Worse yet, families who would buy cheaper homes are being edged out by investors who buy the homes and rent them out. Nonoccupant buyers of single-family homes hit a record last quarter, according to RealtyTrac. . .

http://www.dailyfinance.com/2015/08/11/d...

This is an excellent article about today's buiders being unable to make a profit building "starter homes" and millennial first-time buyers (FTB's) being "too picky" and unwilling to buy an older home is from a nationwide perspective but I still take umbrage with the message it is sending. I don't believe builders have a "duty" to build "starter homes" or any type of home, for that matter. AFAIK, they can build whatever they can manage to secure permits for in a particular jurisdiction as well as whatever project also pencils out for them, attached or unattached.

I DO believe there are a sufficient number of "starter homes" in any given market (flipped and unflipped) for FTB's to choose from (except in well-known expensive cities, such as SF and "resort areas"). The problem is that most agents who work with FTB's carry no listings of their own, have little sales experience and tend to attempt to service buyers over a very wide area (ex: one whole or more large counties instead of a specialized micro-area) in attempt to eek out a living with little to no past referrals. Therefore, these agents don't have relationships with agents in any particular micro-area and thus aren't aware of any "pocket listings," which are typically flipper-team-owned properties (where one "partner" on the team is an agent) or probate properties. THIS is where the "older" starter home inventory can be found and a FTB and/or their newbie agent across town would not know about these listings because they can't see the sign in the yard of a property not listed on the MLS aggregators. (A CA agent can still write in a commission for themselves in an offer on a pocket listing.)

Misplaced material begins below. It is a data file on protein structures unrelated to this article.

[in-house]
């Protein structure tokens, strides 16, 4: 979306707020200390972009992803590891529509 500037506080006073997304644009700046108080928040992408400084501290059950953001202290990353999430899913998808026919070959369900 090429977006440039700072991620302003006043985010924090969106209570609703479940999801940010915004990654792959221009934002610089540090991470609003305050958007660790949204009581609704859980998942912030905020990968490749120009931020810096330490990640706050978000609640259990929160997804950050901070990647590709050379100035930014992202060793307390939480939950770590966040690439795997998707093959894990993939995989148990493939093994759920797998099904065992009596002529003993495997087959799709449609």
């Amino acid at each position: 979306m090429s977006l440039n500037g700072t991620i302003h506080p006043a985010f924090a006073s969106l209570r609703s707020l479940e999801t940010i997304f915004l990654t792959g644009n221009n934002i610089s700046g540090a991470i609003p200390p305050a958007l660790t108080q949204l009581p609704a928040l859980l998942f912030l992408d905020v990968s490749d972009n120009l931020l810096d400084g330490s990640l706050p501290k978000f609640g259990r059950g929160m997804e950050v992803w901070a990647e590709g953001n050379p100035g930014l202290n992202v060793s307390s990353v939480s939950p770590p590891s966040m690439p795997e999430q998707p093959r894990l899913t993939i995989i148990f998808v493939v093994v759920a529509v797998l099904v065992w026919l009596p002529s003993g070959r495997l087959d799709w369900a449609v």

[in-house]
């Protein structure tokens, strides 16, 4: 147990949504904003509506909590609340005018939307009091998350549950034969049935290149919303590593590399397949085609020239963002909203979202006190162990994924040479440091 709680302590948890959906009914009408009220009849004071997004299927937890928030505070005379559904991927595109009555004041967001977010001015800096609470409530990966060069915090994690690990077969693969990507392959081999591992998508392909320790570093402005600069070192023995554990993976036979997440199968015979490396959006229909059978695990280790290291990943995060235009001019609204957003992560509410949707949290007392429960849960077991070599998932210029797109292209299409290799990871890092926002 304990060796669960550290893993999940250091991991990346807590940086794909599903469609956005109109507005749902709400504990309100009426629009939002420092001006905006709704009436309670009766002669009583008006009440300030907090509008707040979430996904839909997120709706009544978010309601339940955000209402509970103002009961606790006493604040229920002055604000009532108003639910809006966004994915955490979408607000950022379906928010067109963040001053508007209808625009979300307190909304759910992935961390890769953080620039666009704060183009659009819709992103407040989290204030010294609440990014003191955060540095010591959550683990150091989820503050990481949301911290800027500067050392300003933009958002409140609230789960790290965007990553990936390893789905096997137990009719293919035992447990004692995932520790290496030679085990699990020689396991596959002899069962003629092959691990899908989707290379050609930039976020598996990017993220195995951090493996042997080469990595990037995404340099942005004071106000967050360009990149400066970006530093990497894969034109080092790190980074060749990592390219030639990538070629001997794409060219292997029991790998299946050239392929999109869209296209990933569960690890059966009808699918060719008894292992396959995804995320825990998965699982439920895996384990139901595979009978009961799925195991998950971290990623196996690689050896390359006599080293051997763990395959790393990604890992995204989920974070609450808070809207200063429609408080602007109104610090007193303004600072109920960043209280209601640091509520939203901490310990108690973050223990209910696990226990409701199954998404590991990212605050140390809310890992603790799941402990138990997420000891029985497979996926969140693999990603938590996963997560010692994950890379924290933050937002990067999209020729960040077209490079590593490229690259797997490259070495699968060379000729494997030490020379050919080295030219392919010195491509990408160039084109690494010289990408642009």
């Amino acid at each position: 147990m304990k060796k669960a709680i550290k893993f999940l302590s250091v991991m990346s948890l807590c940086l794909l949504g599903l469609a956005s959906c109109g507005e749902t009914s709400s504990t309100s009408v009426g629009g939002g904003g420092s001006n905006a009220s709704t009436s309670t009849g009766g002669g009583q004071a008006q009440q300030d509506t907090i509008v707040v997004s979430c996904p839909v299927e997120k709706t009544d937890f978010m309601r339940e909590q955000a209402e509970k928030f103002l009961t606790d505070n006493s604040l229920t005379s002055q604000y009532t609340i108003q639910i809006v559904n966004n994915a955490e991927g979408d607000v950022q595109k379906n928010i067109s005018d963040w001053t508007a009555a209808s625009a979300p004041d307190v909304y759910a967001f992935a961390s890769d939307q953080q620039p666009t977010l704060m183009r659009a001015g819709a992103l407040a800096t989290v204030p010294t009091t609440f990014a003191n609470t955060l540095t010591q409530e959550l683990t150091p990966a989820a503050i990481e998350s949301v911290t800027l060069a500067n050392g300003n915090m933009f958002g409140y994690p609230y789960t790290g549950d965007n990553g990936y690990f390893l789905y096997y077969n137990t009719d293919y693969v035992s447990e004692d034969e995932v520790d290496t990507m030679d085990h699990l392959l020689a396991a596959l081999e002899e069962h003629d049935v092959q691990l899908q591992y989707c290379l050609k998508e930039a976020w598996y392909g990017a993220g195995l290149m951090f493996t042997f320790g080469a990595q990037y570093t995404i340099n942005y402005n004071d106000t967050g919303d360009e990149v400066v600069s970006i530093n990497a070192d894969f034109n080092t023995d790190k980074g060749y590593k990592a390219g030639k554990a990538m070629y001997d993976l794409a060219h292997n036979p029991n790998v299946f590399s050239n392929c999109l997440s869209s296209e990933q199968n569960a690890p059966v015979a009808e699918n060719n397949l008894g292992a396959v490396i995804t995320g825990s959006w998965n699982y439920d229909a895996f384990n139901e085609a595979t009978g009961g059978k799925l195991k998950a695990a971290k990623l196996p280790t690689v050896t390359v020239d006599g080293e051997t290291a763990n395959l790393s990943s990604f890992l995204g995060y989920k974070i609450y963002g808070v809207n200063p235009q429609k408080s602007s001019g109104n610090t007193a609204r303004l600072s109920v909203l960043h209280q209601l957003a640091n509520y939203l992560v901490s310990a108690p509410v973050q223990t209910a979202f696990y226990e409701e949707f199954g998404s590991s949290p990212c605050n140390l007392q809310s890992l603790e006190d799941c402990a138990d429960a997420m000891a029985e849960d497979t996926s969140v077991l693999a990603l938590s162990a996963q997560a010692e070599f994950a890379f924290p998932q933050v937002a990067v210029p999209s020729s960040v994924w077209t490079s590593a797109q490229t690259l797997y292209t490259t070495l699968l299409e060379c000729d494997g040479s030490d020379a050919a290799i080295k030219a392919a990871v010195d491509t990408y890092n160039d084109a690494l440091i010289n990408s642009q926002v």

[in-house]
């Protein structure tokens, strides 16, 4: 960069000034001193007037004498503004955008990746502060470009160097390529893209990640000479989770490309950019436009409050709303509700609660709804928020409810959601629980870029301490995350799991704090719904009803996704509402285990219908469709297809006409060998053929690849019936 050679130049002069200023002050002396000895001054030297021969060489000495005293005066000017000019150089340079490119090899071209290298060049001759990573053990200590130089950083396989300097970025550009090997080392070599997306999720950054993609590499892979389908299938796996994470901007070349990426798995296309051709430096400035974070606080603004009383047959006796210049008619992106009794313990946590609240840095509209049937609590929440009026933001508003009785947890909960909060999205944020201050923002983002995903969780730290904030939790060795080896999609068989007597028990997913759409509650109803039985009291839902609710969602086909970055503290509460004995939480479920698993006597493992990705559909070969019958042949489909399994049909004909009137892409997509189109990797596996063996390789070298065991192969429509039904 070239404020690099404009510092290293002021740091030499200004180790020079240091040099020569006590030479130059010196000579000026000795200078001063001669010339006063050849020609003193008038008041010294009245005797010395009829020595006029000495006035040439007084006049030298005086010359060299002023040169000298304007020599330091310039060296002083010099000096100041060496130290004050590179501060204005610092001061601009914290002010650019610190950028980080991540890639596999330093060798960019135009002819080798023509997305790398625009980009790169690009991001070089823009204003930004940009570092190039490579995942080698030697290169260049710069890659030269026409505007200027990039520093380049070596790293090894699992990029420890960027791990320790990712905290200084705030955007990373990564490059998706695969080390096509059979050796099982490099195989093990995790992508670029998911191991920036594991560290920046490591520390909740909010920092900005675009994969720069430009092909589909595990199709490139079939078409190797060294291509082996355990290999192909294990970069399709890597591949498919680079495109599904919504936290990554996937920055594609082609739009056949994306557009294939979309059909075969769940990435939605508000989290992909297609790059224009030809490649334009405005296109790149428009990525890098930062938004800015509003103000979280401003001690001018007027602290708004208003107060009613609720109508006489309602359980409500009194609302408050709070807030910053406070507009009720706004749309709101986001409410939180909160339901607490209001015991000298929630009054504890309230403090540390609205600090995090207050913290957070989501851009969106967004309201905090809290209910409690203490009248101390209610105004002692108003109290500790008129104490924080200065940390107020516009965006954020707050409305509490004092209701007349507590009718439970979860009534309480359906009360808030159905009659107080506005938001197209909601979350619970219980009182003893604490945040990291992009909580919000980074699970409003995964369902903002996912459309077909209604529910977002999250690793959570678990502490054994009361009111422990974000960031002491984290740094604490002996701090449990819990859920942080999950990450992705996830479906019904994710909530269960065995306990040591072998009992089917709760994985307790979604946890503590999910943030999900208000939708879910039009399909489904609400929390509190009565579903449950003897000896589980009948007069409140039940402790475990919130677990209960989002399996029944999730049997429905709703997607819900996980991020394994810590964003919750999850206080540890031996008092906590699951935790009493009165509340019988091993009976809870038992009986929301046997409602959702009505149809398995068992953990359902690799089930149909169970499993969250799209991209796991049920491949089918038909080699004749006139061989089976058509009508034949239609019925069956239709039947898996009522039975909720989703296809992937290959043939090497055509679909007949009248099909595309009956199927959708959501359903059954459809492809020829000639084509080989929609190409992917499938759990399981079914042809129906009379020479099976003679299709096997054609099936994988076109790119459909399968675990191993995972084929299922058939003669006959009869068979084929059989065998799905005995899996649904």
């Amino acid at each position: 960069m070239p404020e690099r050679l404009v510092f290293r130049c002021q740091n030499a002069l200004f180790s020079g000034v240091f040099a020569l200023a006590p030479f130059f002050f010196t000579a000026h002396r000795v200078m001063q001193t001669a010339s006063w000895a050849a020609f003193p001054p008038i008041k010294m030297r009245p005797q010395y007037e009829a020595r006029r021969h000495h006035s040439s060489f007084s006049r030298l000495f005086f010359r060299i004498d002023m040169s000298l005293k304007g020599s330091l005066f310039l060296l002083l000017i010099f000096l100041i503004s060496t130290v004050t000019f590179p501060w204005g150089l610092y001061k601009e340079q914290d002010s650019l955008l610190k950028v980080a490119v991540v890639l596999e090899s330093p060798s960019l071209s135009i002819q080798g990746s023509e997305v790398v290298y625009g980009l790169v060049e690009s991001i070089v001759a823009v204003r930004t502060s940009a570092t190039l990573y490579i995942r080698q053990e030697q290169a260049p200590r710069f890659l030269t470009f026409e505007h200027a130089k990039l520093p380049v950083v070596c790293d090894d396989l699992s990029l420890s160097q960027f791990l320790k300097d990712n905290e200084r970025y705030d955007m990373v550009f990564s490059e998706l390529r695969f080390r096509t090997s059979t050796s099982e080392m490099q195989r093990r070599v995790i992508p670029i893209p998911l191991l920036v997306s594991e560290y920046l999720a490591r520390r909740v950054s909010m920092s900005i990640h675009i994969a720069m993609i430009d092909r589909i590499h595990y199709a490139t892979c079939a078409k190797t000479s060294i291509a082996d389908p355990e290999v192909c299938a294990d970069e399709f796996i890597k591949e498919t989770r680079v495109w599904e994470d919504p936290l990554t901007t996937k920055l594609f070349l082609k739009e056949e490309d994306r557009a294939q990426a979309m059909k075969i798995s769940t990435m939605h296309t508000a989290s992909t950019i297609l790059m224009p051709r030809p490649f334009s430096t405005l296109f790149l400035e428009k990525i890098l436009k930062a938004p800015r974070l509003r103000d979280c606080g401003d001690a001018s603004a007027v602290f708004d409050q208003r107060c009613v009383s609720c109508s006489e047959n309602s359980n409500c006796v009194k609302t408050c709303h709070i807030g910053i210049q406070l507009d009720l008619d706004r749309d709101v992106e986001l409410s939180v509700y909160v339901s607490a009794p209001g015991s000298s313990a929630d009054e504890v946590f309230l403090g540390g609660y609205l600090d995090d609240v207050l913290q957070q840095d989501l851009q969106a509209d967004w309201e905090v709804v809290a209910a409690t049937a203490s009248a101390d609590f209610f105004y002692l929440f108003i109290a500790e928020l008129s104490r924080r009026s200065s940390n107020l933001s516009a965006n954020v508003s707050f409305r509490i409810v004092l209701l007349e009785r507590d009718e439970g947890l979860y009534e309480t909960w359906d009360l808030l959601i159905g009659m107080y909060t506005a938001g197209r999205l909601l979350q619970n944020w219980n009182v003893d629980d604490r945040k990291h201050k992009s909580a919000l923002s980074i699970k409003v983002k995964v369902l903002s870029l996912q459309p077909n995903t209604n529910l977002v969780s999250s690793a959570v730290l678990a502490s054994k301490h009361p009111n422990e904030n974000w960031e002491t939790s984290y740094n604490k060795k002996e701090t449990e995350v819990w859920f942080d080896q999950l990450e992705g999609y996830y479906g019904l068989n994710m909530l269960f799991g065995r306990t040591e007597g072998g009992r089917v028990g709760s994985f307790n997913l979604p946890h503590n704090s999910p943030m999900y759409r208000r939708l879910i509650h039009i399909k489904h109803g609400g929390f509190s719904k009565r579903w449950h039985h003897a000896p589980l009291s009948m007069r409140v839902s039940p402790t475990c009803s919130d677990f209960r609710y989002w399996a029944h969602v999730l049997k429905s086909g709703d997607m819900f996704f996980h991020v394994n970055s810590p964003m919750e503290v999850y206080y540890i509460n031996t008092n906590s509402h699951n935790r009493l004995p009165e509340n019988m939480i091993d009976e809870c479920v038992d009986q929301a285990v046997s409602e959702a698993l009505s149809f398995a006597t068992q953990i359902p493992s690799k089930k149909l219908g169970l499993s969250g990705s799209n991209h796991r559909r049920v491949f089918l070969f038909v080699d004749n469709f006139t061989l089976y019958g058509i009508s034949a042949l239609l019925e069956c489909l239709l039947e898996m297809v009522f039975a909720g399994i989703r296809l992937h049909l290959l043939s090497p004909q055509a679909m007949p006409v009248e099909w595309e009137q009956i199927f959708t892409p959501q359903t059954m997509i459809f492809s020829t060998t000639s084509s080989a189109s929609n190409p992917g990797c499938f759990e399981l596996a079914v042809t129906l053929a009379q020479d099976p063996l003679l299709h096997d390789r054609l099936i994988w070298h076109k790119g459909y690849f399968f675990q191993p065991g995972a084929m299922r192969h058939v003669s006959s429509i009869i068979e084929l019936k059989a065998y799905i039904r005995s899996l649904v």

The article also infers that young dual-income couples today (residing in US real estate markets with a pop of over 500K) with a child and another on the way are now "stuck" in a "one-bedroom apt" essentially because no starter-home tracts are being built in the US today. I believe that presumption is patently false. When their lease is up, no tenant is "stuck" living anywhere. In SD County, these couples can easily go out and rent an older-but-partially-or-fully-remodeled 2-3 bdrm/1-2 bath "starter home" with a fenced backyard for their kid(s) for zero to $400 more a month (depending on area) than they are paying in rent for their "luxury" or "coastal" one-bdrm apt from one of the many buy-and-hold flipper teams around the county. This will accommodate their growing family while they save more downpayment and go through the laborious mental process of "getting real" about the local housing market they live in.

The REAL problem that I see here is that these whining millenial would-be buyers' current apt often has granite countertops, underground parking, a pool, spa and a gym and this typical luxury apt inhabitant considers it a "downgrade" to rent a "starter SFR" just a bit inland or away from the high-rise hustle-bustle or both. According to the article, this phenomenon is prevalent all over the nation.